Designing Good Talent Management Means Making Tradeoffs
No talent management process is perfect. There are always parts of it that are at odds with each other. You can build an intense, realistic simulation of every job you want to hire for and have an amazing selection process that’s so expensive the company can’t possibly sustain it.
You can make a rich, thorough, intensely detailed performance management process and the effort that’s required for people to complete it will lead to widespread non-compliance. You can make an ultra-simple process that people are happy to follow and complete, and you’ll lack real usable data to take action on.
There are always tradeoffs.
The trick to building great processes is accepting that perhaps there is no harmonious state where you have amazing data, high compliance, low cost, and happy participants. These are four corners of a king size bed and you’re likely going to be armed with a queen size fitted sheet - it’s just the nature of how companies often support talent management organizations in terms of resources, power, and al the things that go into “process-craft”.
So in a world where I think you’re simply going to be more sane and successful if you’re realistic with your expectations, coming to a certain state of zen with the idea that tradeoffs are to be expected and embraced will serve you well as a talent manager.
Simplicity vs. Specificity
Of the common trade offs in talent management processes, I think the one that fascinates me the most is simplicity vs specificity. Based on what I’ve seen with working with everything from small companies to F100s is that there’s this deep and fundamental desire, sometimes just from the executives, but other times from the actual talent management organization itself, to create processes that are super specific and nuanced to their business.
They must capture all of the rich detail of every job role and have these richly crafted definitions around what counts towards an employee's performance in order to define their success in the role. Huge, voluminous tomes of competencies, job descriptions, job profiles, job families, job levels, etc. They build these cathedral-like structures of information and craft these customized forms and tools to capture the data that’s required to properly execute their performance management. Then, ultimately sit alone in their artisanally crafted edifice because no one else in the business can use any of the information they’ve collected cross-functionally.
Even in the more miraculous environments where this deep specificity of information around performance definitions for every role in a massive company has a decently compliance collection and review process (I’ve seen like maybe one of these ever), the fundamental data produced isn’t usable for problems of scale. It’s extremely cumbersome to aggregate, to clean, then analyze, to norm.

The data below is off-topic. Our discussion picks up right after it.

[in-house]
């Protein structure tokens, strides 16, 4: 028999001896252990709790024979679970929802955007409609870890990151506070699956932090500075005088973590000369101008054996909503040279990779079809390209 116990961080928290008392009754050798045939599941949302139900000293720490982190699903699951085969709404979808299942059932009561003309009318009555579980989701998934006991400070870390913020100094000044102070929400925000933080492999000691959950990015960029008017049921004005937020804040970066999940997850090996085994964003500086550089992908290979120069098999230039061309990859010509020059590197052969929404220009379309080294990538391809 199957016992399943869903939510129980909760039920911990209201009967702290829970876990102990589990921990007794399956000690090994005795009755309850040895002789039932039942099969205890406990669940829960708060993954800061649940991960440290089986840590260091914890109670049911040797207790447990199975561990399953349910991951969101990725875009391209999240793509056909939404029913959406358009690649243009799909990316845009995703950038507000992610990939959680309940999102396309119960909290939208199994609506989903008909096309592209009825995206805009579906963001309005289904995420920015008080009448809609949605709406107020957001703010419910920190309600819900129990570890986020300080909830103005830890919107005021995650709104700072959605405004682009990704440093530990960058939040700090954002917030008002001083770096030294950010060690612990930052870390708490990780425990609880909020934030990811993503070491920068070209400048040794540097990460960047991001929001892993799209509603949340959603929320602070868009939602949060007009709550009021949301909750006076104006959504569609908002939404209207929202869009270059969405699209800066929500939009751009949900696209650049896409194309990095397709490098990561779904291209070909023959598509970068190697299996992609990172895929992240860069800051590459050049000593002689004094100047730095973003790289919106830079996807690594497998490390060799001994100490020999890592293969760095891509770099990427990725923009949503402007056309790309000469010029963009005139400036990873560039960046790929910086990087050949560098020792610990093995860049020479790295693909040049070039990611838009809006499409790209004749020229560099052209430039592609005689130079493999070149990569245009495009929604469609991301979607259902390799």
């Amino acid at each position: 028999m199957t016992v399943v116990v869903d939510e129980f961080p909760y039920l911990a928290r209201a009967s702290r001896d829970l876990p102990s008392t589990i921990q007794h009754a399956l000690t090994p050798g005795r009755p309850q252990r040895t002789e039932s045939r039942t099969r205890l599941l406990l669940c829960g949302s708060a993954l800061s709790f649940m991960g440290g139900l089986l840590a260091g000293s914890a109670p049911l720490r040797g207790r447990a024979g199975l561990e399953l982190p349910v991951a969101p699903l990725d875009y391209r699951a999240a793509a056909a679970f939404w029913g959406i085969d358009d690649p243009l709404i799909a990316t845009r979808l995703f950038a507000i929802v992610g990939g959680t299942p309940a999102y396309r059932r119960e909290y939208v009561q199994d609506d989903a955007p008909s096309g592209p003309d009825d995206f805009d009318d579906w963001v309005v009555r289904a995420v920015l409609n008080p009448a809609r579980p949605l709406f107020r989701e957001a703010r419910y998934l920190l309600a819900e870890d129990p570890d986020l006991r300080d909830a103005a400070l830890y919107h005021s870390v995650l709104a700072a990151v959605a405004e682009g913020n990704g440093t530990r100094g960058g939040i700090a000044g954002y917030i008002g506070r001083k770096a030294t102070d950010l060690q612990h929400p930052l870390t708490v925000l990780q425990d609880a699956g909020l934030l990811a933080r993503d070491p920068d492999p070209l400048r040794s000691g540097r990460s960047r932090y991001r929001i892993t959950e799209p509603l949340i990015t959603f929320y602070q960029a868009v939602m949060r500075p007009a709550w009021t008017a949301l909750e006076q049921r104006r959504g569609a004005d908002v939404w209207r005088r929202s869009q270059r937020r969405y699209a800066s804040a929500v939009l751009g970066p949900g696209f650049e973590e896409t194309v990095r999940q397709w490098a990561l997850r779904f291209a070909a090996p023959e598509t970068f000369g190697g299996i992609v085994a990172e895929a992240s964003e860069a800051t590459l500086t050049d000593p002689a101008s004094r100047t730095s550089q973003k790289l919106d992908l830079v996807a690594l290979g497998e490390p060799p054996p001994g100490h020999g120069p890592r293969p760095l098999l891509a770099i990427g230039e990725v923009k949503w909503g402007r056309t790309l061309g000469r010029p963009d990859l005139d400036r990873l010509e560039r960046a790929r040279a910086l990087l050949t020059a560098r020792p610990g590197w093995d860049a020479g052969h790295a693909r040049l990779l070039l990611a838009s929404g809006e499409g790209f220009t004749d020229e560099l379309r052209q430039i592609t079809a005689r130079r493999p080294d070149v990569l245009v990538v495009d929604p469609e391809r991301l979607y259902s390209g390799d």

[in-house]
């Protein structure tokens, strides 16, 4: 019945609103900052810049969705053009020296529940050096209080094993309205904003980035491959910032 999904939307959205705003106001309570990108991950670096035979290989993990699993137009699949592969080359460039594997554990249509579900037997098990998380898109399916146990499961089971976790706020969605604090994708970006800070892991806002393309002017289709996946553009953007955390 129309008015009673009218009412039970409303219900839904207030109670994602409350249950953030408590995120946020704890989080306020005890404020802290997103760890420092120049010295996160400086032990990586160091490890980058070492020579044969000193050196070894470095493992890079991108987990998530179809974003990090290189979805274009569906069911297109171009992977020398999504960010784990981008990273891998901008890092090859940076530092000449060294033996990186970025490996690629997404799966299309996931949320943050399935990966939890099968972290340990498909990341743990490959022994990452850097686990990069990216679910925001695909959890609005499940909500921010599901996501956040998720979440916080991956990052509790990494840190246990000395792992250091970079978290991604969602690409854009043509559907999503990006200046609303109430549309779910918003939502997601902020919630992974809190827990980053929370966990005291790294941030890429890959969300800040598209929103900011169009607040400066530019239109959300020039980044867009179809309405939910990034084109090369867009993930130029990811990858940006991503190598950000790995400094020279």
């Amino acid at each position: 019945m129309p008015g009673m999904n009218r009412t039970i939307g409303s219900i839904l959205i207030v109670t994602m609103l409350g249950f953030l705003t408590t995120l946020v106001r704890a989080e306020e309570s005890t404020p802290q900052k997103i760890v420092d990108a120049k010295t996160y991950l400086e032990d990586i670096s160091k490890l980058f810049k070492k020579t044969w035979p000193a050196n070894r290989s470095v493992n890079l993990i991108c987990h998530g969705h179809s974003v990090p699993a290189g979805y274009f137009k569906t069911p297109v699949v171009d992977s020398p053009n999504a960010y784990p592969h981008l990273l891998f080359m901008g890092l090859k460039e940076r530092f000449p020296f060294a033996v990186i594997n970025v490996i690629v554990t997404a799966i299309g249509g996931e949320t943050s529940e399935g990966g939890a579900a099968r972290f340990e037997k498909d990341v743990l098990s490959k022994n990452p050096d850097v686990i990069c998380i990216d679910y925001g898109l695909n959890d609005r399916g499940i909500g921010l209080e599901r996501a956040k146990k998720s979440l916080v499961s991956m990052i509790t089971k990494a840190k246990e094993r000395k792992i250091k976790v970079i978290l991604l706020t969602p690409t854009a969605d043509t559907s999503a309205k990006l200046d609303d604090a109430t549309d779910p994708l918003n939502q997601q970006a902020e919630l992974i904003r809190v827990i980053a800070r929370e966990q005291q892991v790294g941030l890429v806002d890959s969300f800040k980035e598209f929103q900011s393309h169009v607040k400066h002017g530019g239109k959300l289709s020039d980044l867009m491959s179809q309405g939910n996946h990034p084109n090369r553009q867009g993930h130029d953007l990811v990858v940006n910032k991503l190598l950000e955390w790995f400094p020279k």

QUOTE BLOCK: It’s this rich and deep irony of talent management - that problems of scale are best served by consistent, simply designed data and information that’s well integrated but companies of scale are often times naturally complex and there’s this want to have more specific processes that are tailored to this complexity and variety.
Simplicity isn’t perfect either.
Simple means things fall through the cracks. A simpler scale or simpler competency model might not feel like it really fits a meaningful chunk of the organization. You’ll be able to aggregate, analyze, and do all kinds of great things with nice consistent data - but then how accurate is it if it misses some of that specificity?
One bet I’d be willing to make based on what I’ve observed in the real world is the fear of a lack of specificity in the information collected in performance management processes. More often than not it outweighs the fear of making something so deep and thorough that no one uses it, understands it, or can do anything practical with it outside of simply collecting it and making individual-based decisions off it.
The other, and potentially more interesting bet, is that this is a misplaced fear: that using a simpler structure at scale, even though there are tradeoffs and potentially very real gaps in how that process fits in all roles in the company are the better trade-off.
My reasoning for this? Time.
Time flows like a river. If you opt for a simpler process, it’s easier to implement, roll out, experiment, and evaluate continuously. Over time, you can really start to understand if the shortcomings of simplification are truly having an impact or not. You can do this on a much shorter time scale than you would need to build an incredibly customized approach that’s thorough and more specific to every role in the organization. This is also something that’s testable at small scales to start, which I always encourage talent managers to consider.
Use pilot groups and centers of excellence models to try out new approaches. Could a simpler performance management process work with fewer competencies, a much shorter data entry experience, and a streamlined review conversation template? Figure out a way to test it and see. The upsides of the tradeoffs along the way may be worth it, or maybe they won’t be, but you’ll understand the real implications of these tradeoffs.
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